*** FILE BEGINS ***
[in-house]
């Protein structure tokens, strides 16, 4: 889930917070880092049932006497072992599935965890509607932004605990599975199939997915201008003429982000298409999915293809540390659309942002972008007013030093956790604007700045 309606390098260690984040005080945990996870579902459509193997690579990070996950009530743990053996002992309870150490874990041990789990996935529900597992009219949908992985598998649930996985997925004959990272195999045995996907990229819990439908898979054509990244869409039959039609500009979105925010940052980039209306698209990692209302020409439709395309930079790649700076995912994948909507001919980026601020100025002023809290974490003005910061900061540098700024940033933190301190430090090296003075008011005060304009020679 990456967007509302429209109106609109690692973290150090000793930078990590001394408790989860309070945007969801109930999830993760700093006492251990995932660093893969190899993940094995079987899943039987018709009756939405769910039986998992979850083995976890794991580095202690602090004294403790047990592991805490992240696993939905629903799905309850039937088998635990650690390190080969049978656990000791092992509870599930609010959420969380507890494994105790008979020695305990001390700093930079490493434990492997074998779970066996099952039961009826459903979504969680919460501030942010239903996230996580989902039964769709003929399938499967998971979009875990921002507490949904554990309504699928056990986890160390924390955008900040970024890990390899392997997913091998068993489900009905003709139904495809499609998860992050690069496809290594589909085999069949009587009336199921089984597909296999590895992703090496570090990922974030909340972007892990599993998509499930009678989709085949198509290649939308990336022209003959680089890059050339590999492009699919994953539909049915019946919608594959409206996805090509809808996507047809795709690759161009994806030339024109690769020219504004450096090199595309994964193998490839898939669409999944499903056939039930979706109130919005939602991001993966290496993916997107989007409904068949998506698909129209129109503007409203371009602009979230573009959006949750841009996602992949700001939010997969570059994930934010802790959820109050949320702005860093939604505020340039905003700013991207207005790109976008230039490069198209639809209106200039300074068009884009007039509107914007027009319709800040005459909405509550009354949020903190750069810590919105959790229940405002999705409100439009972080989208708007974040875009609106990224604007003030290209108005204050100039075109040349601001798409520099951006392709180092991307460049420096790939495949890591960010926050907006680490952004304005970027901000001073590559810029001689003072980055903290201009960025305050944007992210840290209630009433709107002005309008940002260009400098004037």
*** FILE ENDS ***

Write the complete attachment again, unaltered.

[in-house]
């Protein structure tokens, strides 16, 4: 889930917070880092049932006497072992599935965890509607932004605990599975199939997915201008003429982000298409999915293809540390659309942002972008007013030093956790604007700045 309606390098260690984040005080945990996870579902459509193997690579990070996950009530743990053996002992309870150490874990041990789990996935529900597992009219949908992985598998649930996985997925004959990272195999045995996907990229819990439908898979054509990244869409039959039609500009979105925010940052980039209306698209990692209302020409439709395309930079790649700076995912994948909507001919980026601020100025002023809290974490003005910061900061540098700024940033933190301190430090090296003075008011005060304009020679 990456967007509302429209109106609109690692973290150090000793930078990590001394408790989860309070945007969801109930999830993760700093006492251990995932660093893969190899993940094995079987899943039987018709009756939405769910039986998992979850083995976890794991580095202690602090004294403790047990592991805490992240696993939905629903799905309850039937088998635990650690390190080969049978656990000791092992509870599930609010959420969380507890494994105790008979020695305990001390700093930079490493434990492997074998779970066996099952039961009826459903979504969680919460501030942010239903996230996580989902039964769709003929399938499967998971979009875990921002507490949904554990309504699928056990986890160390924390955008900040970024890990390899392997997913091998068993489900009905003709139904495809499609998860992050690069496809290594589909085999069949009587009336199921089984597909296999590895992703090496570090990922974030909340972007892990599993998509499930009678989709085949198509290649939308990336022209003959680089890059050339590999492009699919994953539909049915019946919608594959409206996805090509809808996507047809795709690759161009994806030339024109690769020219504004450096090199595309994964193998490839898939669409999944499903056939039930979706109130919005939602991001993966290496993916997107989007409904068949998506698909129209129109503007409203371009602009979230573009959006949750841009996602992949700001939010997969570059994930934010802790959820109050949320702005860093939604505020340039905003700013991207207005790109976008230039490069198209639809209106200039300074068009884009007039509107914007027009319709800040005459909405509550009354949020903190750069810590919105959790229940405002999705409100439009972080989208708007974040875009609106990224604007003030290209108005204050100039075109040349601001798409520099951006392709180092991307460049420096790939495949890591960010926050907006680490952004304005970027901000001073590559810029001689003072980055903290201009960025305050944007992210840290209630009433709107002005309008940002260009400098004037």